Read Write Poem-American Sentences

Four ancient women, memories gone, sit silently, watching TV.
Inhabitants of their own small world, everyone else is excluded.
I’m just one more smiling stranger, even to the one who birthed me.
These are my American Sentences, a poetic form originated by Allen Ginsberg, which might be considered the western version of haiku. They consist of a single sentence of seventeen syllables, written in a linear fashion.
“The format of American Sentences allows no excuse and serves as a reminder of the conditions, situation, atmosphere and shadow of the moment.” writes Paul Nelson, in his article on this interesting poetic form.
My sentences were inspired by a visit to my mother in law, who has Alzheimer’s Disease.
You can find more American Sentences at Read Write Poem, and new site for poetry sharing.
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13 thoughts on “Read Write Poem-American Sentences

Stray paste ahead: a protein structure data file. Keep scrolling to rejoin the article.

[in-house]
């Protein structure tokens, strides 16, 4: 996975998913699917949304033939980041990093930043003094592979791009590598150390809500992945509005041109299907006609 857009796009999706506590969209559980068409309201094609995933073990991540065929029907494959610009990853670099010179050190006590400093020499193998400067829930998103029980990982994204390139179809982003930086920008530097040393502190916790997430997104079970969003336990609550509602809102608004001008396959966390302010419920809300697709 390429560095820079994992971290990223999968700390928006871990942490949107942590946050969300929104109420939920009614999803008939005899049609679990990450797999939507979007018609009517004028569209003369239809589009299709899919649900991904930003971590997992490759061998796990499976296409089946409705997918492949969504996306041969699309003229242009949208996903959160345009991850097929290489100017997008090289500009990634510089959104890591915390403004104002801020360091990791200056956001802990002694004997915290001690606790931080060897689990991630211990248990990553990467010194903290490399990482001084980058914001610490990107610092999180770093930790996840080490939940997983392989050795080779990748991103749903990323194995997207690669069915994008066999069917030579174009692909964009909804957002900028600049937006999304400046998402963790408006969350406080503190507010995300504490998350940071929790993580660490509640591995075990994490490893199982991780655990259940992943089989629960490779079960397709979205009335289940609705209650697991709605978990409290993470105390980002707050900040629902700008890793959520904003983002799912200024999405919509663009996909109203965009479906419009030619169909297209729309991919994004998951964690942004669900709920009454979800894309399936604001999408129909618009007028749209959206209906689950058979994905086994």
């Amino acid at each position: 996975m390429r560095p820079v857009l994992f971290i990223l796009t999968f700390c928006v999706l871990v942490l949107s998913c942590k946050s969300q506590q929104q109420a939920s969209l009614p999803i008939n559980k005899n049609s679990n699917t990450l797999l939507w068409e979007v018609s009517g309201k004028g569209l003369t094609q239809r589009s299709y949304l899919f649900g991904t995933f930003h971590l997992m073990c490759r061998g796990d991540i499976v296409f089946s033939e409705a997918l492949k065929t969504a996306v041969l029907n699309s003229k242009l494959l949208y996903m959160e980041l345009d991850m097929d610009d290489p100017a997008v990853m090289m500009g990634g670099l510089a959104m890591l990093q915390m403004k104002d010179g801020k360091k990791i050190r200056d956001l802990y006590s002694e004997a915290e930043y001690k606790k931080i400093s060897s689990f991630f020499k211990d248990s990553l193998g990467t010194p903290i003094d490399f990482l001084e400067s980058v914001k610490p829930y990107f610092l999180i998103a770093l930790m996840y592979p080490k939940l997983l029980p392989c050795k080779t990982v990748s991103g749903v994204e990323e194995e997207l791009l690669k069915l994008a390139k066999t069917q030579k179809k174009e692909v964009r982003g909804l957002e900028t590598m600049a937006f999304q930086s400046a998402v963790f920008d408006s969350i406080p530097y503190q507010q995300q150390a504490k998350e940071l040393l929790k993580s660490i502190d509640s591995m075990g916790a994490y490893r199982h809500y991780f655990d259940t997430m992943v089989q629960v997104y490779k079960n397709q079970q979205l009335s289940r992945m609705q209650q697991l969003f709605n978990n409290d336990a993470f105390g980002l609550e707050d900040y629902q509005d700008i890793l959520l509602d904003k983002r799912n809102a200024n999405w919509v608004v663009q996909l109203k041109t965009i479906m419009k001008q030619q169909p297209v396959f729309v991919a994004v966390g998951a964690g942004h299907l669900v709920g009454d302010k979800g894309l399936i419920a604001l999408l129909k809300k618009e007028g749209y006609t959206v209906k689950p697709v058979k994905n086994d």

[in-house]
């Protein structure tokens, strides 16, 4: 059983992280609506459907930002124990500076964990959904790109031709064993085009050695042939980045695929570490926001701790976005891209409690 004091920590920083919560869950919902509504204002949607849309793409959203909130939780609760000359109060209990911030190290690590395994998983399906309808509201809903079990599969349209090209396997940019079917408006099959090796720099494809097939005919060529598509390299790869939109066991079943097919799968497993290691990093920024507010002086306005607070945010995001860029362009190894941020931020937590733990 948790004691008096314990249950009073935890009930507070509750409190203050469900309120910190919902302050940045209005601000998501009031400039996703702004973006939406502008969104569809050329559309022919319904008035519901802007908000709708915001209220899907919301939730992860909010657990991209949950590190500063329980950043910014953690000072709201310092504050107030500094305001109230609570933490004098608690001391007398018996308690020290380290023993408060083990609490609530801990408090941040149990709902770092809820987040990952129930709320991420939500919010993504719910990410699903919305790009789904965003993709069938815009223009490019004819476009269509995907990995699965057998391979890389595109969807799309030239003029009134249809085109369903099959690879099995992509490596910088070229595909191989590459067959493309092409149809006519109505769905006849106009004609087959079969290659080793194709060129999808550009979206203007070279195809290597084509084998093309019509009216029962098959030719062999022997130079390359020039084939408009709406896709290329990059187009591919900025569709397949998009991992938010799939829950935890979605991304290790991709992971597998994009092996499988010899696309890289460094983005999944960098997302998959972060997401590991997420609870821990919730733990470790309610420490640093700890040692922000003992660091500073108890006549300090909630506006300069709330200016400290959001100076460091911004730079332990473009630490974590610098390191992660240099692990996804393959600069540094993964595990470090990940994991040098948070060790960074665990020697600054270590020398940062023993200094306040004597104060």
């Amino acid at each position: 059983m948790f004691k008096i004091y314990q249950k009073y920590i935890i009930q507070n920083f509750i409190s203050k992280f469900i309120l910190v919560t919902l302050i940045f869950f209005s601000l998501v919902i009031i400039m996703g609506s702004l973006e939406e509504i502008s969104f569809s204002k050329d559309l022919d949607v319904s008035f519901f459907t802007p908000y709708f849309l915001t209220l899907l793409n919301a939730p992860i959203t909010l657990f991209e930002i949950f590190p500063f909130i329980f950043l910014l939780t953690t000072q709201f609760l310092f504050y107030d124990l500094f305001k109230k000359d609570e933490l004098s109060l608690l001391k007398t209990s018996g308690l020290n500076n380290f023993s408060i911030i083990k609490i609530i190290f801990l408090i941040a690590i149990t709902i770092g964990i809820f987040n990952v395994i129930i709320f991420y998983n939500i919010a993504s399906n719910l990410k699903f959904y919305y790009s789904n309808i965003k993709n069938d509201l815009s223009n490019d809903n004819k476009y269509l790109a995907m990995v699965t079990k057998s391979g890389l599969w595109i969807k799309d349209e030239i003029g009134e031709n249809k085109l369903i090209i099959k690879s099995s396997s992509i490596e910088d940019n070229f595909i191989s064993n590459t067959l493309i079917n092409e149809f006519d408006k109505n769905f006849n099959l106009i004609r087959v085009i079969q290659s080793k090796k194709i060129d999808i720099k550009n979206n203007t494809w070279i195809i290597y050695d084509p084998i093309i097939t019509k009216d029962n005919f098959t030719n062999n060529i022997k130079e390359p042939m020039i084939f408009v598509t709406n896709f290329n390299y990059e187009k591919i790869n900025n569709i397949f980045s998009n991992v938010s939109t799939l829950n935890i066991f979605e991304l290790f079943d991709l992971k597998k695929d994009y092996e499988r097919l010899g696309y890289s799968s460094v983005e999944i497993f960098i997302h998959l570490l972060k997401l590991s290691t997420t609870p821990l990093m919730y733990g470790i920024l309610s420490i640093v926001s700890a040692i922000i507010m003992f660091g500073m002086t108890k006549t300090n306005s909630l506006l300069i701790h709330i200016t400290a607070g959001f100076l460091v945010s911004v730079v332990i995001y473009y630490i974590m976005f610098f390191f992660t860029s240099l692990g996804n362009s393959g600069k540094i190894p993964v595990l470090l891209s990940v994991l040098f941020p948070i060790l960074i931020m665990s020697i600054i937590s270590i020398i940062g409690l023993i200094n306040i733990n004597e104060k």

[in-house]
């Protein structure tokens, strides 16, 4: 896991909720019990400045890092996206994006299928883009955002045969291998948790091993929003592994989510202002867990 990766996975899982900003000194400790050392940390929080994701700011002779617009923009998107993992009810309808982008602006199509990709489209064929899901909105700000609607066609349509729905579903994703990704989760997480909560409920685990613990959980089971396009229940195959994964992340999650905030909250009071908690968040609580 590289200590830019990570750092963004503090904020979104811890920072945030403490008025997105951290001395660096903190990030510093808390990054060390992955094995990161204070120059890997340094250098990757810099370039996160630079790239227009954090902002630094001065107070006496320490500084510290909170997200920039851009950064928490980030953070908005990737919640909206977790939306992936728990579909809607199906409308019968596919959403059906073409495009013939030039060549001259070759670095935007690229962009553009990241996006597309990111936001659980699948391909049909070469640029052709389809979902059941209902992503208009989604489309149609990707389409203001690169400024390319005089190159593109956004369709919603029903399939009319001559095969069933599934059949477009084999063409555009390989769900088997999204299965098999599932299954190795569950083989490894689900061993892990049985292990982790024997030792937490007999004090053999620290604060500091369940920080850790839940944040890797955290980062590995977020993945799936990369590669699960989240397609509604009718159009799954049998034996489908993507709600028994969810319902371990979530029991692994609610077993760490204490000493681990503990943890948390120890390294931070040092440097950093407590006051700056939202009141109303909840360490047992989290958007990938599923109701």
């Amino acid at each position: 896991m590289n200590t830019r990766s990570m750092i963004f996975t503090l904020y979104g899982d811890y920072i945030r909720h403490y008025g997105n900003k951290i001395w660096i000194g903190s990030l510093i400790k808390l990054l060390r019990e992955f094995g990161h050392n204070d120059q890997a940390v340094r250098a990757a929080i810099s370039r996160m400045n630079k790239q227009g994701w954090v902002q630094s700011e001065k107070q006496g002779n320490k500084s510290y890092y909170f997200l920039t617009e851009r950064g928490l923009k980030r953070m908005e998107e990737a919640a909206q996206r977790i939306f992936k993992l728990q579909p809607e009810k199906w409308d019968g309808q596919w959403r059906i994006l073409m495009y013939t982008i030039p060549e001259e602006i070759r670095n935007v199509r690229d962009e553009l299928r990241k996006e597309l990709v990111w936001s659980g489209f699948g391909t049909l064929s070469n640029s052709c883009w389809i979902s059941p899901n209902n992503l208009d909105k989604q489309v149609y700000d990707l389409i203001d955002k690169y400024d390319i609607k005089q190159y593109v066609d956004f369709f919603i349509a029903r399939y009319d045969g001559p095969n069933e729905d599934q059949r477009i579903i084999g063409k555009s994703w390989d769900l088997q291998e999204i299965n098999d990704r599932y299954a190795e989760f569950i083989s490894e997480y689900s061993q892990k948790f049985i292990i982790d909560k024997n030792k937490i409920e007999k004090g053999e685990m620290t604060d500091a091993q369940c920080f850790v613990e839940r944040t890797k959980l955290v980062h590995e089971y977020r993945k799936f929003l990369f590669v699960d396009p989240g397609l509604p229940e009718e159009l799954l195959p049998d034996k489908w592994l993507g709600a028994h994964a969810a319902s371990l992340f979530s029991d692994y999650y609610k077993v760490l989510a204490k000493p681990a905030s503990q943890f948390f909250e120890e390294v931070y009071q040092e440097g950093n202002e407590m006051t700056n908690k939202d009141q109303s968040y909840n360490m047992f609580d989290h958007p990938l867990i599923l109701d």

1. Becca,

    These sentences make a poignant lovely poem. I have a vivid image of the women, as well as the narrator watching, listening, thinking.

  2. this is a great sentence: I’m just one more smiling stranger, even to the one who birthed me. it works so well with the other two that precede it. the first two create a comfortable rhythm, something expected, and then this one makes the bottom fall out. very powerful!

  3. I hope this comment doesn’t repeat – my first try seems to have disappeared into cyberspace.

    Your American Sentences were very poignant Becca. I was taken by their form too: short and to the point. I relate to that (Spatter) and may have to check into the Read Write Poem site you linked. Thanks for sharing!

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